Have you ever had a dream that you’re walking with a deceased relative, trying to hold them steady because they’re unstable, and you can’t explain basic things to them because they are themselves but not themselves, awake but asleep, and they’re upset because they can’t understand and you’re upset because they’re upset?
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Our personalities and interests develop differently if we grow up in NYC or LA or Reykjavik because our surroundings inform us. Speaking one language or another or existing within this hierarchy or that one also leave a mark. Traumas that occur (or don’t occur) cut deeper still. A Scientific American article from last year summed it up this way: “The idea of cloning a deceased loved one—human or pet—has fallen out of favor in part because of the recognition that environment affects behavior. The genetics might be the same but would a clone still be the same lovable individual?”
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When futurists suggest human brains will soon be “uploaded” to computers, they assume consciousness isn’t at all shaped by the body and won’t be by whatever new containers hold “us.” That seems a huge oversight. The same goes for those who chose to cryogenically preserve their heads in the hope of someday being awakened or restored.
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In Luke Winkie’s Vice article “In the Future, You Will Have the Same Pet Your Entire Life,” the writer looks at those who just can’t let go of their four-legged friends, sometimes selling their assets to pay the $50,000 to $100,000 required to create a very imperfect “copy.” An excerpt:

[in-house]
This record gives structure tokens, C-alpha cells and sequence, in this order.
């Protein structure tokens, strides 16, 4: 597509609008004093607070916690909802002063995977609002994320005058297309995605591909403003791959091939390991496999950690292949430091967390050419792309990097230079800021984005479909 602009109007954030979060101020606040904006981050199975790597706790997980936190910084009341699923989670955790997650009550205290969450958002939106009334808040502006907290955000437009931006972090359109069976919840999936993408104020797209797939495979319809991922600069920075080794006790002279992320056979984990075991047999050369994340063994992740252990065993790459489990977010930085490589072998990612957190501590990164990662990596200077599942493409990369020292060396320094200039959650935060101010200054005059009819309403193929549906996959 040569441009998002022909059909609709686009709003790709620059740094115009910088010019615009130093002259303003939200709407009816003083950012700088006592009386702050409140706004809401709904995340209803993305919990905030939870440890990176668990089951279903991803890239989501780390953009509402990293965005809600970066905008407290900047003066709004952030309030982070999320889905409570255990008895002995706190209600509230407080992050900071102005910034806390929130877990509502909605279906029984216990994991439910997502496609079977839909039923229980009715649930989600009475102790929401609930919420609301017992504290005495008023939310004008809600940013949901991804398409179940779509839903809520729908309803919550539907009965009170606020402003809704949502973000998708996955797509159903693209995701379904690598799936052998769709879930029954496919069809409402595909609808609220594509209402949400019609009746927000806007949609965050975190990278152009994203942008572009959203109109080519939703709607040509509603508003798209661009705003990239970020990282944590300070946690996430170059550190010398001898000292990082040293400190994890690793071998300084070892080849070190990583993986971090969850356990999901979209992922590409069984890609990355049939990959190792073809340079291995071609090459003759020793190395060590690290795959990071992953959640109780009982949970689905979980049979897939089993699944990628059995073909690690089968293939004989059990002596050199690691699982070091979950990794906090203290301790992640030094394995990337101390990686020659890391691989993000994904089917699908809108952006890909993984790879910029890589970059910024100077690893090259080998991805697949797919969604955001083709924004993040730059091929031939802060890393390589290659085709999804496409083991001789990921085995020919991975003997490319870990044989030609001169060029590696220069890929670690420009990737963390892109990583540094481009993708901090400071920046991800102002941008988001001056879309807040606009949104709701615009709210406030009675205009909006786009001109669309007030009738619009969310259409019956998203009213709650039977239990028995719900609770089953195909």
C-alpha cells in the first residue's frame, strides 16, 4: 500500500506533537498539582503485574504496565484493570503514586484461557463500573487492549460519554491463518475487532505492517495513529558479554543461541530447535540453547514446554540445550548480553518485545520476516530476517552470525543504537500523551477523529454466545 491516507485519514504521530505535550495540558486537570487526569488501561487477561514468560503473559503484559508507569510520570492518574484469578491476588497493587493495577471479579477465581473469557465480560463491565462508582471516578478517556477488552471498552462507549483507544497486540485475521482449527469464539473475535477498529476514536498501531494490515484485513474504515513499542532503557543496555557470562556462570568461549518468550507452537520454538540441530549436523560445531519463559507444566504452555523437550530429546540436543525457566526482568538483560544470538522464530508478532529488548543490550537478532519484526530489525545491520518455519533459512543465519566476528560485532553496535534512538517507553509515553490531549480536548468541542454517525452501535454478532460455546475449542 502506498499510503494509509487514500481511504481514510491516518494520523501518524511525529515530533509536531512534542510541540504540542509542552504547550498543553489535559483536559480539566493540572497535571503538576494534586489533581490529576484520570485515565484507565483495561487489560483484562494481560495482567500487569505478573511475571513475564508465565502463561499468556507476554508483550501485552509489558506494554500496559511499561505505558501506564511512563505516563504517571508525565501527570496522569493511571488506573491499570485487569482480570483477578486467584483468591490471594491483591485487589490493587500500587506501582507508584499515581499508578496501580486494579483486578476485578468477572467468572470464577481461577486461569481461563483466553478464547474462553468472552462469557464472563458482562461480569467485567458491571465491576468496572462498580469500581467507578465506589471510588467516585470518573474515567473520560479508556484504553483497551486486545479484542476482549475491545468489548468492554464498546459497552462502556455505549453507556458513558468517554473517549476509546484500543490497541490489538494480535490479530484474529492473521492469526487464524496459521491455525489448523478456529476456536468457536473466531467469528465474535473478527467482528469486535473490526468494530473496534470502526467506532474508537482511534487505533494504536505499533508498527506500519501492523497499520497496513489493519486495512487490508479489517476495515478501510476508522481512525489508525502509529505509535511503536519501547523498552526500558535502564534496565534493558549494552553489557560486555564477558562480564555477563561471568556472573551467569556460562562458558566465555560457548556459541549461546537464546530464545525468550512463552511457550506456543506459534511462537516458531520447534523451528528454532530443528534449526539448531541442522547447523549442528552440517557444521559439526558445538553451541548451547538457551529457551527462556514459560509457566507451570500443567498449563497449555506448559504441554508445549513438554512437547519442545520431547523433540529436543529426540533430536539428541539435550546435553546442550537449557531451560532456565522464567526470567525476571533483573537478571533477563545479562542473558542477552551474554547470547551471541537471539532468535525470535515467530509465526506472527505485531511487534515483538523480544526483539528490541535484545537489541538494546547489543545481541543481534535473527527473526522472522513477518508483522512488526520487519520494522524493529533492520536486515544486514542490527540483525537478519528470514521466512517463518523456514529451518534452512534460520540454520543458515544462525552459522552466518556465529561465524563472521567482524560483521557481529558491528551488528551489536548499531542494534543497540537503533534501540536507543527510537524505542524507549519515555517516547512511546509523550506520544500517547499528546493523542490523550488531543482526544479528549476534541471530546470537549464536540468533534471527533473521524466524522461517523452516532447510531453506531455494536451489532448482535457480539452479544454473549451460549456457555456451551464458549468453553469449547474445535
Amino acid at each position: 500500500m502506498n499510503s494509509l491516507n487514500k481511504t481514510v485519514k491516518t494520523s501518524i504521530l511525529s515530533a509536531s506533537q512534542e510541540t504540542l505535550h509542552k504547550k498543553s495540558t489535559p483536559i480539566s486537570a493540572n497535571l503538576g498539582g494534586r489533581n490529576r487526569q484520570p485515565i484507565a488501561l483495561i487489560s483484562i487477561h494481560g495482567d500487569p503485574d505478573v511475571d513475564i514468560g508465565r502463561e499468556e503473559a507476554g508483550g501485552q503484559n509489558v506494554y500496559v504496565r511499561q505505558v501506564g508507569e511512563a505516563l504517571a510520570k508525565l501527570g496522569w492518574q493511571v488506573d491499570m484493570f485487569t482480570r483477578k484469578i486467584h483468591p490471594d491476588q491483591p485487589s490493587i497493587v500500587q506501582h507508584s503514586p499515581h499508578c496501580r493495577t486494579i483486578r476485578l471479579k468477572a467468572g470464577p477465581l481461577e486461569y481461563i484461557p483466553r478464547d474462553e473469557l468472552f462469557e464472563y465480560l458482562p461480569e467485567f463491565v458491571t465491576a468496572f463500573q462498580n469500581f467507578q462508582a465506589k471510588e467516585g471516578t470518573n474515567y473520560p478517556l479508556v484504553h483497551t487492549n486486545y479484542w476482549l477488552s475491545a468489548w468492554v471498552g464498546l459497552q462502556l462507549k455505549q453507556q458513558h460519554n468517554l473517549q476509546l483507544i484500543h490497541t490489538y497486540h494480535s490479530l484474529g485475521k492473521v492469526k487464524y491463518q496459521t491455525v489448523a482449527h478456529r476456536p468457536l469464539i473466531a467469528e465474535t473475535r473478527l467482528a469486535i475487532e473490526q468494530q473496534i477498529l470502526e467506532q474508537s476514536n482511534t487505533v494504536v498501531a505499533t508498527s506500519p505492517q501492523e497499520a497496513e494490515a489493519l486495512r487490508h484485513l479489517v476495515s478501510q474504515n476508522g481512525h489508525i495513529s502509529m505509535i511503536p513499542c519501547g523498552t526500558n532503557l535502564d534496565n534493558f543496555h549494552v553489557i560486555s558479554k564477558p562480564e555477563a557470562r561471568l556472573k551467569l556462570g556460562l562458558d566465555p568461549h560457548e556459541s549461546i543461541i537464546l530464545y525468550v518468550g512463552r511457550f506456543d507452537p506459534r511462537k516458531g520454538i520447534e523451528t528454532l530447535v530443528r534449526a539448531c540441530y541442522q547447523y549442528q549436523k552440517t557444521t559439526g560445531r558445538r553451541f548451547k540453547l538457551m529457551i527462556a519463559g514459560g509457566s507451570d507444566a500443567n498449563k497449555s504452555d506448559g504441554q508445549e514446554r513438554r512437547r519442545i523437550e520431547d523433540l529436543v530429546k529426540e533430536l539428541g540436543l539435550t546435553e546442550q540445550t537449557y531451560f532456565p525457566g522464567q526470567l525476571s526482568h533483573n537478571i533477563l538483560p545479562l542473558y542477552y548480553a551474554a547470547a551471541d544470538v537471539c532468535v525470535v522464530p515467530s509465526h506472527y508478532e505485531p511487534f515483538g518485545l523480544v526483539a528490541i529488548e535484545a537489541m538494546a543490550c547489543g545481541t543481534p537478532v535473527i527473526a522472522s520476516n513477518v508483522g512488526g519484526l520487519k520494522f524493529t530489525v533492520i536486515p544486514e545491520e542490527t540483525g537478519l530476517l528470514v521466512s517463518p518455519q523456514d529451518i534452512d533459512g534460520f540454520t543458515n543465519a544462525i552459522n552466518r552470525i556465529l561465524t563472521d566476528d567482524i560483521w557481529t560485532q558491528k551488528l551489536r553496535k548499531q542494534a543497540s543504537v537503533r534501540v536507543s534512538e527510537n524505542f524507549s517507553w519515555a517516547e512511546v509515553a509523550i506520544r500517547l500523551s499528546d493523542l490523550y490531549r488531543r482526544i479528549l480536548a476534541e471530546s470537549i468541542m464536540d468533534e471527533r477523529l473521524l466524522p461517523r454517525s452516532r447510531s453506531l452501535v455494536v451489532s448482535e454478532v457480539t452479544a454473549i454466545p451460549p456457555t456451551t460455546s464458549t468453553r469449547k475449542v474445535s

Its cloning process is more straightforward than you might think. A Sooam clerk will meet you at the Seoul airport and retrieve a fingernail-length biopsy of your dead pet’s flesh. A donor dog or cat is selected from the company’s kennel. Their eggs are flushed out, gutted of their genetic information, and fused with DNA harvested from the biopsy. If the process works, the retrofitted egg is inserted into a surrogate mother. “Until the point where they actually meet the dog, [the customer] is in a very happy disbelief,” says [Jae Woong] Wang. “But once we deliver the dog, they usually burst into tears.”
The jury is still out on what a clone actually is. It’s a conundrum that’s raged ever since Dolly, the famous duplicated sheep, was brought into the world in 1996. Genetically, they’ll be a mirror image of the source animal, an asexually wrought son or daughter built in the flash of nuclear transfer. But will the clone share the same emotions or personality tics? That’s difficult to say. Research on cloned cows and pigs has shown distinct differences in personality—and even looks—from the animal of origin to its clone.
As such, New York Magazine‘s Science of Us blog called pet cloning “a laughable, extravagant waste of money,” when news broke last year that media tycoon Barry Diller and fashion mogul Diane von Furstenberg had their Jack Russell terrier cloned, even though the wealthy power couple seemed pleased with the two puppies they got as a result. And, in an interview with Scientific American, stem cell biologist Robin Lovell-Badge maintained that cloning a pet was, flatly, “stupid.” “You’re never gonna get Tibble back, or whatever,” he added.
But companies like Sooam deal in love—or more specifically, the faint chance that you might love again.•